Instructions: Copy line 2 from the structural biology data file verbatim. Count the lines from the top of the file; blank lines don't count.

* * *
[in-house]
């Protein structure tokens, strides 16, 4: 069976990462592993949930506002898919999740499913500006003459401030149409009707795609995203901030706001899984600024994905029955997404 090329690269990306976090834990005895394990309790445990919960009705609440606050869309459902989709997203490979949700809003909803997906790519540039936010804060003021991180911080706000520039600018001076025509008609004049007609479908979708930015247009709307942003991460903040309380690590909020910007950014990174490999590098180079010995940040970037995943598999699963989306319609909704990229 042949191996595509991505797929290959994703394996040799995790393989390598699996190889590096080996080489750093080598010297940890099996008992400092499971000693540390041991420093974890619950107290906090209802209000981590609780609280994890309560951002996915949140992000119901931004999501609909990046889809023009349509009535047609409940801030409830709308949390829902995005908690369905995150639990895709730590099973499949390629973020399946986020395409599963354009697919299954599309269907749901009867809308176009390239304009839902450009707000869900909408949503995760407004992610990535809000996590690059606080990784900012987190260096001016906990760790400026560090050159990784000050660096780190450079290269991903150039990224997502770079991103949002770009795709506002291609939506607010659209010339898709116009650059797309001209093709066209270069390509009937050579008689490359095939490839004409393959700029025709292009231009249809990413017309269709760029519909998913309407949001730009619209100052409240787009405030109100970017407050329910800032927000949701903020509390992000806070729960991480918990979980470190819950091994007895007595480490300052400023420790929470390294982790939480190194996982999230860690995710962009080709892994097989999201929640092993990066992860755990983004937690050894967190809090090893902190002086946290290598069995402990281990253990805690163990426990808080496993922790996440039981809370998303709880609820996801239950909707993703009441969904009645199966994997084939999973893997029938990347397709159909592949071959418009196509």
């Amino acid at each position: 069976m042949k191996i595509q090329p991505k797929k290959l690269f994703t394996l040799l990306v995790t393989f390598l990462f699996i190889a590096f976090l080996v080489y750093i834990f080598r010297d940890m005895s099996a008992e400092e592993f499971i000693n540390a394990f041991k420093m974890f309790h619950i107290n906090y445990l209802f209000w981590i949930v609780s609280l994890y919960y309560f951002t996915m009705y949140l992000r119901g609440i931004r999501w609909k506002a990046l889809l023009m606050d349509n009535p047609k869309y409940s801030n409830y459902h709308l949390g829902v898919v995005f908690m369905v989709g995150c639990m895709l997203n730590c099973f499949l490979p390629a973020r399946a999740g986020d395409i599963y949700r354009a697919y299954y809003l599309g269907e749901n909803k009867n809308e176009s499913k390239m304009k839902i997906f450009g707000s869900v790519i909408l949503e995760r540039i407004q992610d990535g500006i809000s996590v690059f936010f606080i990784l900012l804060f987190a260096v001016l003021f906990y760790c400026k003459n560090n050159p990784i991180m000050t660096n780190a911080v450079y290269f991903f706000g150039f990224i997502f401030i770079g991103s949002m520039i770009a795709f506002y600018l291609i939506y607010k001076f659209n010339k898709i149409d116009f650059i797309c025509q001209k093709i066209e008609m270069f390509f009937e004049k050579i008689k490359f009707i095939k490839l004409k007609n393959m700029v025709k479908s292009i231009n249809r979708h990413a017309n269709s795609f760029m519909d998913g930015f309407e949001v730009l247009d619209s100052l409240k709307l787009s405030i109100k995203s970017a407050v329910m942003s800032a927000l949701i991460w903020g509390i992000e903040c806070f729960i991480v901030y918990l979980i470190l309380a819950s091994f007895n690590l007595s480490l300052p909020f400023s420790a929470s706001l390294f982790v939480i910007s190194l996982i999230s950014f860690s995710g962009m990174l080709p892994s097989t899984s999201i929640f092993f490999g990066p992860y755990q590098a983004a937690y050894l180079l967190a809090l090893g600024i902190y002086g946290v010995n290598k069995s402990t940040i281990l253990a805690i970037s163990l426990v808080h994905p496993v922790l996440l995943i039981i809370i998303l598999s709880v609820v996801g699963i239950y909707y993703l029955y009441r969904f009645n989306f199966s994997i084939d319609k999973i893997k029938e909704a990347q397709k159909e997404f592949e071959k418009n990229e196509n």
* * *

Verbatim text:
């Protein structure tokens, strides 16, 4: 069976990462592993949930506002898919999740499913500006003459401030149409009707795609995203901030706001899984600024994905029955997404 090329690269990306976090834990005895394990309790445990919960009705609440606050869309459902989709997203490979949700809003909803997906790519540039936010804060003021991180911080706000520039600018001076025509008609004049007609479908979708930015247009709307942003991460903040309380690590909020910007950014990174490999590098180079010995940040970037995943598999699963989306319609909704990229 042949191996595509991505797929290959994703394996040799995790393989390598699996190889590096080996080489750093080598010297940890099996008992400092499971000693540390041991420093974890619950107290906090209802209000981590609780609280994890309560951002996915949140992000119901931004999501609909990046889809023009349509009535047609409940801030409830709308949390829902995005908690369905995150639990895709730590099973499949390629973020399946986020395409599963354009697919299954599309269907749901009867809308176009390239304009839902450009707000869900909408949503995760407004992610990535809000996590690059606080990784900012987190260096001016906990760790400026560090050159990784000050660096780190450079290269991903150039990224997502770079991103949002770009795709506002291609939506607010659209010339898709116009650059797309001209093709066209270069390509009937050579008689490359095939490839004409393959700029025709292009231009249809990413017309269709760029519909998913309407949001730009619209100052409240787009405030109100970017407050329910800032927000949701903020509390992000806070729960991480918990979980470190819950091994007895007595480490300052400023420790929470390294982790939480190194996982999230860690995710962009080709892994097989999201929640092993990066992860755990983004937690050894967190809090090893902190002086946290290598069995402990281990253990805690163990426990808080496993922790996440039981809370998303709880609820996801239950909707993703009441969904009645199966994997084939999973893997029938990347397709159909592949071959418009196509």